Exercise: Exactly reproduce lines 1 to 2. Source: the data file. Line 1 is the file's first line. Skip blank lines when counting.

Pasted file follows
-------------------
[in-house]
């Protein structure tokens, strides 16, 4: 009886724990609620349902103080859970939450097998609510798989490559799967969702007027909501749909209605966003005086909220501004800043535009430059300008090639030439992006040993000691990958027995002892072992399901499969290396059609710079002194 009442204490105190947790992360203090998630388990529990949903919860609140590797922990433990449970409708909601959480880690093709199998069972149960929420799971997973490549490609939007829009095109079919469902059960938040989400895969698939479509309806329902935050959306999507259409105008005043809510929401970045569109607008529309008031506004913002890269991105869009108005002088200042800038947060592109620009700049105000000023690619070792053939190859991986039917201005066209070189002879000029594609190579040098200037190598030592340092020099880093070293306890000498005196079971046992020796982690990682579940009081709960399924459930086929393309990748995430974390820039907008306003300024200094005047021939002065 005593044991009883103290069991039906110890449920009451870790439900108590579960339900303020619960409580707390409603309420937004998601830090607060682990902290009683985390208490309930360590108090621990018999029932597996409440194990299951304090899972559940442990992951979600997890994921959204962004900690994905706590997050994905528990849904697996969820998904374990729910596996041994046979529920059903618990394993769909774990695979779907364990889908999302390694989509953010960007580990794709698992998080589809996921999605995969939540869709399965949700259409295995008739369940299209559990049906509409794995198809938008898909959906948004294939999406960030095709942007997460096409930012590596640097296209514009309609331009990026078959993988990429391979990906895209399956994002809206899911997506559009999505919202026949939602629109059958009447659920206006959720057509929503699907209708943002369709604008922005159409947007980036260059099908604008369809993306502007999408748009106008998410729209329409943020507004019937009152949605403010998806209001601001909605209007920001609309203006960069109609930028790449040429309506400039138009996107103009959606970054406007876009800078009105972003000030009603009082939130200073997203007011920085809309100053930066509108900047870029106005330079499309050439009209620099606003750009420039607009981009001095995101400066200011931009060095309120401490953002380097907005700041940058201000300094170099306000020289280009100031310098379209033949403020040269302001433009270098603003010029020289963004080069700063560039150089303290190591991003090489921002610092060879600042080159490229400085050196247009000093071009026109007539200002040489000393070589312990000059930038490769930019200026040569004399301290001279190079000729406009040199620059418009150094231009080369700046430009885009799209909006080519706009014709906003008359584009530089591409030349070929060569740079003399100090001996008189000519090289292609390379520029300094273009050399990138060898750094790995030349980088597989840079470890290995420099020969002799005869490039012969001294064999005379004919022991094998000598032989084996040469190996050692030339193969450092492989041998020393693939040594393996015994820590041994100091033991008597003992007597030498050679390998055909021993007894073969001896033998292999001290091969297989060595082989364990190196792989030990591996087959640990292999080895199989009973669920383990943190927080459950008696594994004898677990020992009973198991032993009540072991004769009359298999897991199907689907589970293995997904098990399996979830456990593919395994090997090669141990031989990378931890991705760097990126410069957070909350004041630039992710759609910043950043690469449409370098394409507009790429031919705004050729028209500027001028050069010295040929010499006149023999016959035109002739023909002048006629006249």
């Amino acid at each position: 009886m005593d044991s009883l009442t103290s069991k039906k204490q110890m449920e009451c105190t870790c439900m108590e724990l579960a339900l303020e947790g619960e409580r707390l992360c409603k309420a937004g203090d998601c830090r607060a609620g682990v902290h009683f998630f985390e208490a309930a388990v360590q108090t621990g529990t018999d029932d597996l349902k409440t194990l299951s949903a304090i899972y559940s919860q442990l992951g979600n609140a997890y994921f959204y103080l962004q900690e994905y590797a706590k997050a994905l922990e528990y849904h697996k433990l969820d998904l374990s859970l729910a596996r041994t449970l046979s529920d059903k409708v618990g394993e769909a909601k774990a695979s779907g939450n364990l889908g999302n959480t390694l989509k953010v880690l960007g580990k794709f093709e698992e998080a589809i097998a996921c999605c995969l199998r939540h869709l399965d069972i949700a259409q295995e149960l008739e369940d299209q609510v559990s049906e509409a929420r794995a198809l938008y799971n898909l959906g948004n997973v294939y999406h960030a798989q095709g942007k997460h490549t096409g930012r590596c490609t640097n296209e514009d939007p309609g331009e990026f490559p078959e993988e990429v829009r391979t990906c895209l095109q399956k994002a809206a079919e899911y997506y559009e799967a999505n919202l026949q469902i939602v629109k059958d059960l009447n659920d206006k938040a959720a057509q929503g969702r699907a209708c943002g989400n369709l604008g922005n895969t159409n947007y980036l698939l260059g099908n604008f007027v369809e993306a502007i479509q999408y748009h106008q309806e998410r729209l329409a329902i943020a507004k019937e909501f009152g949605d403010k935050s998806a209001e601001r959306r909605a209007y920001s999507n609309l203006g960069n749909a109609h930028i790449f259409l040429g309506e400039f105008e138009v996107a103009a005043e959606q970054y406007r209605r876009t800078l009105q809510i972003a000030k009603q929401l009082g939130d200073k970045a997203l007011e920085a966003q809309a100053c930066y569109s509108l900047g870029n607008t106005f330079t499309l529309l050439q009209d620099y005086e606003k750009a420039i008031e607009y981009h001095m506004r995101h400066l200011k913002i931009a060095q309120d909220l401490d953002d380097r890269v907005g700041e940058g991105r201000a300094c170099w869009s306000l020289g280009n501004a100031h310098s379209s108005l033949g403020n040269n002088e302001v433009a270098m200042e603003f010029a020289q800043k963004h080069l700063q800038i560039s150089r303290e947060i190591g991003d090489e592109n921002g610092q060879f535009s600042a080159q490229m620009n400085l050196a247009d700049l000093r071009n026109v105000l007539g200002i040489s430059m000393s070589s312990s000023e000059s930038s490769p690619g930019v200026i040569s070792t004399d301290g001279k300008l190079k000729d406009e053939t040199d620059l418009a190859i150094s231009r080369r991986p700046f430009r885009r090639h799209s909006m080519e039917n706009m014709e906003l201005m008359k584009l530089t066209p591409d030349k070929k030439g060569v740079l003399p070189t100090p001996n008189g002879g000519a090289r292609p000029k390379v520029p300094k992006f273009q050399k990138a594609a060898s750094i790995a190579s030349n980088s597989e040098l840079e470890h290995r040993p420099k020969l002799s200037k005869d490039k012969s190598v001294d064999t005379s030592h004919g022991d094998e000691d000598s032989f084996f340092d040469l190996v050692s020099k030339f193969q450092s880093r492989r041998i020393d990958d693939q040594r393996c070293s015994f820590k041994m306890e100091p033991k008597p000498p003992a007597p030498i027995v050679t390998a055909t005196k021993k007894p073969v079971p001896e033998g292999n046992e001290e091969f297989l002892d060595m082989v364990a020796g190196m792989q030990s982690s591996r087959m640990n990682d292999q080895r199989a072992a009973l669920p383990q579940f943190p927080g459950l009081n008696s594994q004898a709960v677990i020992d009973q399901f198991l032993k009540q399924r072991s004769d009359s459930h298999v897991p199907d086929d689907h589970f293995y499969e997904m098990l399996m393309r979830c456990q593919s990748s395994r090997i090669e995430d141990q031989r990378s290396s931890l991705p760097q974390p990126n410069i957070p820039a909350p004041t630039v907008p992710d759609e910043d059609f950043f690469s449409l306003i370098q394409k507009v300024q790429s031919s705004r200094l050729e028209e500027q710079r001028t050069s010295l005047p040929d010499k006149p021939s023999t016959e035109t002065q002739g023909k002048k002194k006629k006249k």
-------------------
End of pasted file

[in-house]
């Protein structure tokens, strides 16, 4: 009886724990609620349902103080859970939450097998609510798989490559799967969702007027909501749909209605966003005086909220501004800043535009430059300008090639030439992006040993000691990958027995002892072992399901499969290396059609710079002194 009442204490105190947790992360203090998630388990529990949903919860609140590797922990433990449970409708909601959480880690093709199998069972149960929420799971997973490549490609939007829009095109079919469902059960938040989400895969698939479509309806329902935050959306999507259409105008005043809510929401970045569109607008529309008031506004913002890269991105869009108005002088200042800038947060592109620009700049105000000023690619070792053939190859991986039917201005066209070189002879000029594609190579040098200037190598030592340092020099880093070293306890000498005196079971046992020796982690990682579940009081709960399924459930086929393309990748995430974390820039907008306003300024200094005047021939002065 005593044991009883103290069991039906110890449920009451870790439900108590579960339900303020619960409580707390409603309420937004998601830090607060682990902290009683985390208490309930360590108090621990018999029932597996409440194990299951304090899972559940442990992951979600997890994921959204962004900690994905706590997050994905528990849904697996969820998904374990729910596996041994046979529920059903618990394993769909774990695979779907364990889908999302390694989509953010960007580990794709698992998080589809996921999605995969939540869709399965949700259409295995008739369940299209559990049906509409794995198809938008898909959906948004294939999406960030095709942007997460096409930012590596640097296209514009309609331009990026078959993988990429391979990906895209399956994002809206899911997506559009999505919202026949939602629109059958009447659920206006959720057509929503699907209708943002369709604008922005159409947007980036260059099908604008369809993306502007999408748009106008998410729209329409943020507004019937009152949605403010998806209001601001909605209007920001609309203006960069109609930028790449040429309506400039138009996107103009959606970054406007876009800078009105972003000030009603009082939130200073997203007011920085809309100053930066509108900047870029106005330079499309050439009209620099606003750009420039607009981009001095995101400066200011931009060095309120401490953002380097907005700041940058201000300094170099306000020289280009100031310098379209033949403020040269302001433009270098603003010029020289963004080069700063560039150089303290190591991003090489921002610092060879600042080159490229400085050196247009000093071009026109007539200002040489000393070589312990000059930038490769930019200026040569004399301290001279190079000729406009040199620059418009150094231009080369700046430009885009799209909006080519706009014709906003008359584009530089591409030349070929060569740079003399100090001996008189000519090289292609390379520029300094273009050399990138060898750094790995030349980088597989840079470890290995420099020969002799005869490039012969001294064999005379004919022991094998000598032989084996040469190996050692030339193969450092492989041998020393693939040594393996015994820590041994100091033991008597003992007597030498050679390998055909021993007894073969001896033998292999001290091969297989060595082989364990190196792989030990591996087959640990292999080895199989009973669920383990943190927080459950008696594994004898677990020992009973198991032993009540072991004769009359298999897991199907689907589970293995997904098990399996979830456990593919395994090997090669141990031989990378931890991705760097990126410069957070909350004041630039992710759609910043950043690469449409370098394409507009790429031919705004050729028209500027001028050069010295040929010499006149023999016959035109002739023909002048006629006249």